She only stared, slant-eyed and groggy, a dumb smile resting casually on her sculpted features.

"English?" he asked.

She continued her glazed scrutiny.

He smiled. "Thought as much."

She nodded curtly and gathered up her rug/blanket and slid away into the adjoining bath as softly as a breeze. A hydraulic whine of closing partitions and the subtle sound of running water and mellow steam.

He picked at the coupling ring once again, looked absently, searching the clutter of the suite for the chip. The relay circuit that would patch him back into his ship. His world. Life. The furnishings were swank. Gothic, late 22nd Indian plazeel and pastel mixed with fine recreated mahogany and teak. More of the elephant and dancing girl motifs. The occasional tiger woven into fabric, emerald eyes staring out from tiny worlds. Sapor and the demise of a forgotten Rome.

There...by the phone. A handle of ivory and gold, brought against the starkness of the tiny standard 3D visual womb, a blank awaiting the day's communications.

The relay.

He picked it up and inserted it into the receptacle with the ease only ingrained repetition can bring. It was a bonding thing. There was steam issuing from under the bath partition. Jasmine and rose, soapy smells from some discarded girlish childhood. It made him smile.

The connection was made. There was a moment of slight disorientation, a sense of not quite being in the right space, of being pulled in many directions at once, and then Pollis. His personality as strong and fresh as always. His true bond. His mate of the first soul. Pollis' voice, vague and reassuring inside his mind.

"You're late."

It was a deep voice, robust with bass and a slightly insapien quality, resonating, like words spoken through an electronic fog, heavy and sharp, soft lighting in rain. He looked at his watch.

"It's still early. Jalfreezi will wait. He made the contact. Not us." He was all business now. Pollis always cleared his thoughts. It was an endearing quality.

"Your passions will be your undoing. It is not well to keep the likes of the Adil waiting. Especially when he has made first contact. I must admit, it becomes increasingly difficult to reconstitute your cellular purity. Your tastes seem to become more exotic as you age. More deadly."

He didn't feel like a lecture. Nor a discourse on morality, for that matter, especially not before the Adil.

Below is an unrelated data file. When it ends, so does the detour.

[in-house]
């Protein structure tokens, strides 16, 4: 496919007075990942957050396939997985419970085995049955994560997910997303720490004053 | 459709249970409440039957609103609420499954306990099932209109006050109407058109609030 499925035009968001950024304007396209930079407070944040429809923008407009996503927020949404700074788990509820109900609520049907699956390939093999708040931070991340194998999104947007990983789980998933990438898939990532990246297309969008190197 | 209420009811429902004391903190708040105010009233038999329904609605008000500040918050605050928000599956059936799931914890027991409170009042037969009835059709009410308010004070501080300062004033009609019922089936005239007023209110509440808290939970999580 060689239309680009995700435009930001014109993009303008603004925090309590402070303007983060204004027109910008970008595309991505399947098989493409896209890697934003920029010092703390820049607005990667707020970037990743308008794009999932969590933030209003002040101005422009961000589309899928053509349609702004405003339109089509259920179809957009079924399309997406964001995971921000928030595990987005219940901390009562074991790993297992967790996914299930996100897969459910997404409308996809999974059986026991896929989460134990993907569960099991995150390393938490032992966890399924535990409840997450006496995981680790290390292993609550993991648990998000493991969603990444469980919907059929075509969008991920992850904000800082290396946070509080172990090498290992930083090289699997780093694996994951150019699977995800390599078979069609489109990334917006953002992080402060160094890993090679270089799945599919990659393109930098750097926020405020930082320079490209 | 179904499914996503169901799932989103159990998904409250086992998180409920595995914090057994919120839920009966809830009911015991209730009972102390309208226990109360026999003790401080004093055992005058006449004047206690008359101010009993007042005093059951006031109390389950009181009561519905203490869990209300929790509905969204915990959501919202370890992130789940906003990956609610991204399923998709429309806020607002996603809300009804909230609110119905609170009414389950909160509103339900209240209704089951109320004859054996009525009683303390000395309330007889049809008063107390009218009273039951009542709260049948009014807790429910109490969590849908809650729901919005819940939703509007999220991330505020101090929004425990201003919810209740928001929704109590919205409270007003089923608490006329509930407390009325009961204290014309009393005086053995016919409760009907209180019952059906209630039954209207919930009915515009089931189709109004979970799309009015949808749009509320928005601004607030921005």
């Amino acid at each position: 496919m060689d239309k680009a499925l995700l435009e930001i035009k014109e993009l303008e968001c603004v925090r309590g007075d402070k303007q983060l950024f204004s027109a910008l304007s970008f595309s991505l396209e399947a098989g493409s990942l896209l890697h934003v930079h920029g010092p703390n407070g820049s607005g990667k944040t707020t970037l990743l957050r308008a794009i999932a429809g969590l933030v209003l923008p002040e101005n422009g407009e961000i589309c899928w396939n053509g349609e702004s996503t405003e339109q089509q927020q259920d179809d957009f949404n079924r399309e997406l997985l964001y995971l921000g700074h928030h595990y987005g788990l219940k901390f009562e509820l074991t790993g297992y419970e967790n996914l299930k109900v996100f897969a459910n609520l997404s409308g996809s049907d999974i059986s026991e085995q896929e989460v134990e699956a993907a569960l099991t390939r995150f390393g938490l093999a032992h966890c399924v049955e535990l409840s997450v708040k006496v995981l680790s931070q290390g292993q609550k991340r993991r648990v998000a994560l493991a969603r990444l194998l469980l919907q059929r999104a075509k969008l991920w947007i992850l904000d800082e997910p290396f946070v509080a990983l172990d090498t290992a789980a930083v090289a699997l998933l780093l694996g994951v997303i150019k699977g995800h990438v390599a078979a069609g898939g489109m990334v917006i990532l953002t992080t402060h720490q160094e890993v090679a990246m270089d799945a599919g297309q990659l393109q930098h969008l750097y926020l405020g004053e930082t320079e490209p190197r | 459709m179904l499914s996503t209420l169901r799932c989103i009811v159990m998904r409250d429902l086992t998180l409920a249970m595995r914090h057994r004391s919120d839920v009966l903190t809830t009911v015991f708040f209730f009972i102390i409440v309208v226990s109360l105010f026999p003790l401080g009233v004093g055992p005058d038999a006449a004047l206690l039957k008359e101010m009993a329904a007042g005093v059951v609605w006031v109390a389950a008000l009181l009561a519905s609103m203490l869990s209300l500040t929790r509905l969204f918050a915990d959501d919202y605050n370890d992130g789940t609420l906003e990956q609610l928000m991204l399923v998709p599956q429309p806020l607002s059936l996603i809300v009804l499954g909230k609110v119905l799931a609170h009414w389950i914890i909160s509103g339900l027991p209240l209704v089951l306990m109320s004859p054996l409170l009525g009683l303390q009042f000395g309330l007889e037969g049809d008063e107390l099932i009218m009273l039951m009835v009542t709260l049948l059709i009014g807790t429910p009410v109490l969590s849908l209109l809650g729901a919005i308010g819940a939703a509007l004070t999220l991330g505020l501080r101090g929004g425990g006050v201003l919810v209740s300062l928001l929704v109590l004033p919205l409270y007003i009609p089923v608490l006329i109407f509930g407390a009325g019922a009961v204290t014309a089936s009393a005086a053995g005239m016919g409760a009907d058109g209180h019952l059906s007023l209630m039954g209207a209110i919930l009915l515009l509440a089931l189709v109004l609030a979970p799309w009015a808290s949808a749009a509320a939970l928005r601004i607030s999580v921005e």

"I know...but I require occasional distractions...animal things after the cerebral endurance required in facing the void. These things, deadly as they seem, they make me feel real. Solid and in one place," he said.

Pollis rumbled, disdaining but somehow polite. "I wouldn't know about such things. Maybe we should leave it to the tanks - manipulate the destruction right out of you."

"Clones lack the specifics in variation required to ride the wave of chaos. They can't power you any better than a fission pimp. Even with adequate direction. So it has been. So it is done."

Twenty-eight point five miles to the south-east and two miles below the city surface, within the ship, the Aescleptic, Pollis rolled convulsively in his tank, sending sloshy waves through the mass of bio-circuitry that was his home and himself. Odd purplish bubbles, too thick for water, like clear balls moving in a glowing orange tar, emanated from his turbulent form. "A thousand octopi fucking in Kool-Aid," Connor had said once.

"You do power me, my Connor. Like electrons through a superconductor, fast and easy, anxious mates in strange beds. We ride the chaos. I imagine that is the only reason I tolerate you, so physical and banal outside of ship. I have often wondered how such a form could house such potential."

Connor had dressed. Heavy black denims, tight and secure, a pleated, black leather jerkin of his own design, excellent for concealing various weapons and implements of occasionally-needed surprise. Large scruffy gray metallic boots, fashionable and tough, streetwise. He topped it off with a full, body-length pale cape and hood, covered in the dust and grime common to some thousand New Delhi pubs and houses of ill-repute. He was ominous and invisible at once. A rare and effective combination. Anonymously dangerous. The hood covered all but his eyes. These he covered with tiny circular reflective glasses.

Connor Rile appraised his vague reflection in the window.

"Blend with the multitude lest it recognize a sentient this. Attention is not for the traveler. He moves in different times."

Pollis gurgled in a high squeal, his equivalent to laughter. "You still insist on quoting Mrozain. I hoped you had abandoned this practice. He was an engineer, not a philosopher. His circuitry worked and it went to his head. Delusions of godhead. You are not without specific intelligence, Rile. You should recognize the Book of System for what it is. An abominable backtrack into the religious at a time of sentient creation."